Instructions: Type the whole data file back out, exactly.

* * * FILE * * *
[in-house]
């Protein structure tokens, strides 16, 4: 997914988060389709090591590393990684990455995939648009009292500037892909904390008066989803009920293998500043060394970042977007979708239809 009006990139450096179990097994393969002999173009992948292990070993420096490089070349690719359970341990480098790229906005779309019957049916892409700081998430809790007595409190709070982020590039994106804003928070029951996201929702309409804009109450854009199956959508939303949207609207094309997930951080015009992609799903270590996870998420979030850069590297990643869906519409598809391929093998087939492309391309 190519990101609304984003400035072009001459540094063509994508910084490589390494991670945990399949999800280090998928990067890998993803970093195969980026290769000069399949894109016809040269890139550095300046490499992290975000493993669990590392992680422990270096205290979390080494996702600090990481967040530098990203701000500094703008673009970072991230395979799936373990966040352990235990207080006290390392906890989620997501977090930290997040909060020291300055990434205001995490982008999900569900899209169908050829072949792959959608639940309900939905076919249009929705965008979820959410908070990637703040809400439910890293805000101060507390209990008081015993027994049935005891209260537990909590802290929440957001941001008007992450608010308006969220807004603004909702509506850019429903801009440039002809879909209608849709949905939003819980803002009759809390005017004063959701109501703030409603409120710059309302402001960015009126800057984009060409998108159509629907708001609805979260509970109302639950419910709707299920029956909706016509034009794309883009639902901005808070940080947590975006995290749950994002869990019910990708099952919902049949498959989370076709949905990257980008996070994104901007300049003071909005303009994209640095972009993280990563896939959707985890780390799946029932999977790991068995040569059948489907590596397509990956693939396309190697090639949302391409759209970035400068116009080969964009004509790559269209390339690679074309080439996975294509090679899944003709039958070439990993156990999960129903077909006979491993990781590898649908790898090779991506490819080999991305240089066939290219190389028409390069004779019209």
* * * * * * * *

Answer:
[in-house]
């Protein structure tokens, strides 16, 4: 997914988060389709090591590393990684990455995939648009009292500037892909904390008066989803009920293998500043060394970042977007979708239809 009006990139450096179990097994393969002999173009992948292990070993420096490089070349690719359970341990480098790229906005779309019957049916892409700081998430809790007595409190709070982020590039994106804003928070029951996201929702309409804009109450854009199956959508939303949207609207094309997930951080015009992609799903270590996870998420979030850069590297990643869906519409598809391929093998087939492309391309 190519990101609304984003400035072009001459540094063509994508910084490589390494991670945990399949999800280090998928990067890998993803970093195969980026290769000069399949894109016809040269890139550095300046490499992290975000493993669990590392992680422990270096205290979390080494996702600090990481967040530098990203701000500094703008673009970072991230395979799936373990966040352990235990207080006290390392906890989620997501977090930290997040909060020291300055990434205001995490982008999900569900899209169908050829072949792959959608639940309900939905076919249009929705965008979820959410908070990637703040809400439910890293805000101060507390209990008081015993027994049935005891209260537990909590802290929440957001941001008007992450608010308006969220807004603004909702509506850019429903801009440039002809879909209608849709949905939003819980803002009759809390005017004063959701109501703030409603409120710059309302402001960015009126800057984009060409998108159509629907708001609805979260509970109302639950419910709707299920029956909706016509034009794309883009639902901005808070940080947590975006995290749950994002869990019910990708099952919902049949498959989370076709949905990257980008996070994104901007300049003071909005303009994209640095972009993280990563896939959707985890780390799946029932999977790991068995040569059948489907590596397509990956693939396309190697090639949302391409759209970035400068116009080969964009004509790559269209390339690679074309080439996975294509090679899944003709039958070439990993156990999960129903077909006979491993990781590898649908790898090779991506490819080999991305240089066939290219190389028409390069004779019209």